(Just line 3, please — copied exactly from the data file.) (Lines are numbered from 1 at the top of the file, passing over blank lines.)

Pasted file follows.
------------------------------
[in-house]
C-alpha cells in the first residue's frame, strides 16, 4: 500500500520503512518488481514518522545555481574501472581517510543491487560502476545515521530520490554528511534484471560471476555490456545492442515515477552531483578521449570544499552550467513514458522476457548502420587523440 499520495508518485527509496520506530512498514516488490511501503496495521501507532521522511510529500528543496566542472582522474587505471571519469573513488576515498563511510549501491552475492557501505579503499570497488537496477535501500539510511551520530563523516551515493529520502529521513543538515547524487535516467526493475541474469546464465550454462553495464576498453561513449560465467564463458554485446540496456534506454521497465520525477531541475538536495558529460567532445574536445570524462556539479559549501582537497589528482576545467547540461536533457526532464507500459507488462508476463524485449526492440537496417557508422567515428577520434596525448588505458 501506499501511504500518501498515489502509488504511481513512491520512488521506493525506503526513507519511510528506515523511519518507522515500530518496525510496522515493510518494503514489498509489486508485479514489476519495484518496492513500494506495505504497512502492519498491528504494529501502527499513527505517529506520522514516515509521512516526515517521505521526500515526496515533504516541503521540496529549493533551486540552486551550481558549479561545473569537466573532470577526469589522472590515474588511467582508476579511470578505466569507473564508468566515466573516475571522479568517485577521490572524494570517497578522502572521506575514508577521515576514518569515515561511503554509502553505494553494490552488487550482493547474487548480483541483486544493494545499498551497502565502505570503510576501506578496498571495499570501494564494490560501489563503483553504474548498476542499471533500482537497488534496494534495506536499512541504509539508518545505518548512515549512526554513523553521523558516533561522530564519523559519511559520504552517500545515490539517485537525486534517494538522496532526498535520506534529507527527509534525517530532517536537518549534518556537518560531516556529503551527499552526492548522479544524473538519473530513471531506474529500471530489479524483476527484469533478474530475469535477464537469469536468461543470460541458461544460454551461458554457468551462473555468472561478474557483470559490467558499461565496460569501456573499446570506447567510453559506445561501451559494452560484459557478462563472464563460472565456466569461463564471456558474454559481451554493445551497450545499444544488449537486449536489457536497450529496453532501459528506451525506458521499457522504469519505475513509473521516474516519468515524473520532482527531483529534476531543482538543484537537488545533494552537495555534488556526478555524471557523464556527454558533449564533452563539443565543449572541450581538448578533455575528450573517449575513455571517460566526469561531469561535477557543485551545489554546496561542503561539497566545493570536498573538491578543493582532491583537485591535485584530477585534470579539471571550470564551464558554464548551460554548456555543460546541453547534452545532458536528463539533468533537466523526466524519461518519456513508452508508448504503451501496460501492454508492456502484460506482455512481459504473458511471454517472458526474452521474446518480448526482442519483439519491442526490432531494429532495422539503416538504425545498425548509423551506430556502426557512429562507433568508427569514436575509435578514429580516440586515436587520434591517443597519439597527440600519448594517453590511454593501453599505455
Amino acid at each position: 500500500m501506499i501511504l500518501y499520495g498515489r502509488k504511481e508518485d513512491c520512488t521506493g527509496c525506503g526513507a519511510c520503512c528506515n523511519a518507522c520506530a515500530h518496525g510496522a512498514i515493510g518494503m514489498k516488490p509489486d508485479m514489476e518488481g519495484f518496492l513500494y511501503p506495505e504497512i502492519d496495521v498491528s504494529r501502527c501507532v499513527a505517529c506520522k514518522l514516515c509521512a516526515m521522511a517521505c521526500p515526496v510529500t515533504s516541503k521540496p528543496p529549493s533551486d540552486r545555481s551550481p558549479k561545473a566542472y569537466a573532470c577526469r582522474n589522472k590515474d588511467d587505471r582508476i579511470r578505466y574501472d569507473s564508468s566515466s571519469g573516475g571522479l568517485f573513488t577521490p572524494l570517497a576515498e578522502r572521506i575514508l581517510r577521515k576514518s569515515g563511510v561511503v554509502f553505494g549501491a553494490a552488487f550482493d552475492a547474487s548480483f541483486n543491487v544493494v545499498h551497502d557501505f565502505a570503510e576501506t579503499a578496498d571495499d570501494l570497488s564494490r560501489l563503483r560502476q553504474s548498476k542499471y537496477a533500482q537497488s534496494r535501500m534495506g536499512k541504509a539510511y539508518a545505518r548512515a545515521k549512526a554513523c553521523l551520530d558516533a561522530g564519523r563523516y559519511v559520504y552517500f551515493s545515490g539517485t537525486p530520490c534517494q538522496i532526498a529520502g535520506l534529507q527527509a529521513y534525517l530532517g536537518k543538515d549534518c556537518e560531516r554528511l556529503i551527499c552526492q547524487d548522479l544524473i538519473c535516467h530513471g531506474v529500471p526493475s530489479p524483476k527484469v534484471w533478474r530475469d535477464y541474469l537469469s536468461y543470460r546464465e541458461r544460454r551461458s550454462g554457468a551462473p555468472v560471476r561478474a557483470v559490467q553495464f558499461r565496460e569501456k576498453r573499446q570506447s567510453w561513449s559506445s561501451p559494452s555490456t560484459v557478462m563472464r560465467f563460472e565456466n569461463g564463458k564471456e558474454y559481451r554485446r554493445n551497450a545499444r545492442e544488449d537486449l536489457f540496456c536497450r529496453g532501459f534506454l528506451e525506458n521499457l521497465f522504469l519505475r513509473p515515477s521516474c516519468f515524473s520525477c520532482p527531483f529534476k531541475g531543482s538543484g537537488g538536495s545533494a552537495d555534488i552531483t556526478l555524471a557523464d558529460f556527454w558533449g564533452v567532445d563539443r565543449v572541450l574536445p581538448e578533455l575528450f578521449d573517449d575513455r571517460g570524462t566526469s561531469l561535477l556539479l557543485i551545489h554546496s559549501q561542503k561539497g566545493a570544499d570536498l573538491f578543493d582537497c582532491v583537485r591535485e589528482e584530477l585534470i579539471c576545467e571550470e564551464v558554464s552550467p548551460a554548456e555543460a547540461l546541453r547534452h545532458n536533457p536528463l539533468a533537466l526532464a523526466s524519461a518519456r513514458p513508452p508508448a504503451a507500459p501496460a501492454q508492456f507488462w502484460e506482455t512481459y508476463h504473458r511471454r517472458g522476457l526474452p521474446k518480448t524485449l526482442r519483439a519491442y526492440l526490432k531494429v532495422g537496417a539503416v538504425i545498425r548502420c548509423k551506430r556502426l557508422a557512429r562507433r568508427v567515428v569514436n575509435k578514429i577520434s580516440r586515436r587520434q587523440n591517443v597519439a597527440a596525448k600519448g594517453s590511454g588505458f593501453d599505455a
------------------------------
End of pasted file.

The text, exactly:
Amino acid at each position: 500500500m501506499i501511504l500518501y499520495g498515489r502509488k504511481e508518485d513512491c520512488t521506493g527509496c525506503g526513507a519511510c520503512c528506515n523511519a518507522c520506530a515500530h518496525g510496522a512498514i515493510g518494503m514489498k516488490p509489486d508485479m514489476e518488481g519495484f518496492l513500494y511501503p506495505e504497512i502492519d496495521v498491528s504494529r501502527c501507532v499513527a505517529c506520522k514518522l514516515c509521512a516526515m521522511a517521505c521526500p515526496v510529500t515533504s516541503k521540496p528543496p529549493s533551486d540552486r545555481s551550481p558549479k561545473a566542472y569537466a573532470c577526469r582522474n589522472k590515474d588511467d587505471r582508476i579511470r578505466y574501472d569507473s564508468s566515466s571519469g573516475g571522479l568517485f573513488t577521490p572524494l570517497a576515498e578522502r572521506i575514508l581517510r577521515k576514518s569515515g563511510v561511503v554509502f553505494g549501491a553494490a552488487f550482493d552475492a547474487s548480483f541483486n543491487v544493494v545499498h551497502d557501505f565502505a570503510e576501506t579503499a578496498d571495499d570501494l570497488s564494490r560501489l563503483r560502476q553504474s548498476k542499471y537496477a533500482q537497488s534496494r535501500m534495506g536499512k541504509a539510511y539508518a545505518r548512515a545515521k549512526a554513523c553521523l551520530d558516533a561522530g564519523r563523516y559519511v559520504y552517500f551515493s545515490g539517485t537525486p530520490c534517494q538522496i532526498a529520502g535520506l534529507q527527509a529521513y534525517l530532517g536537518k543538515d549534518c556537518e560531516r554528511l556529503i551527499c552526492q547524487d548522479l544524473i538519473c535516467h530513471g531506474v529500471p526493475s530489479p524483476k527484469v534484471w533478474r530475469d535477464y541474469l537469469s536468461y543470460r546464465e541458461r544460454r551461458s550454462g554457468a551462473p555468472v560471476r561478474a557483470v559490467q553495464f558499461r565496460e569501456k576498453r573499446q570506447s567510453w561513449s559506445s561501451p559494452s555490456t560484459v557478462m563472464r560465467f563460472e565456466n569461463g564463458k564471456e558474454y559481451r554485446r554493445n551497450a545499444r545492442e544488449d537486449l536489457f540496456c536497450r529496453g532501459f534506454l528506451e525506458n521499457l521497465f522504469l519505475r513509473p515515477s521516474c516519468f515524473s520525477c520532482p527531483f529534476k531541475g531543482s538543484g537537488g538536495s545533494a552537495d555534488i552531483t556526478l555524471a557523464d558529460f556527454w558533449g564533452v567532445d563539443r565543449v572541450l574536445p581538448e578533455l575528450f578521449d573517449d575513455r571517460g570524462t566526469s561531469l561535477l556539479l557543485i551545489h554546496s559549501q561542503k561539497g566545493a570544499d570536498l573538491f578543493d582537497c582532491v583537485r591535485e589528482e584530477l585534470i579539471c576545467e571550470e564551464v558554464s552550467p548551460a554548456e555543460a547540461l546541453r547534452h545532458n536533457p536528463l539533468a533537466l526532464a523526466s524519461a518519456r513514458p513508452p508508448a504503451a507500459p501496460a501492454q508492456f507488462w502484460e506482455t512481459y508476463h504473458r511471454r517472458g522476457l526474452p521474446k518480448t524485449l526482442r519483439a519491442y526492440l526490432k531494429v532495422g537496417a539503416v538504425i545498425r548502420c548509423k551506430r556502426l557508422a557512429r562507433r568508427v567515428v569514436n575509435k578514429i577520434s580516440r586515436r587520434q587523440n591517443v597519439a597527440a596525448k600519448g594517453s590511454g588505458f593501453d599505455a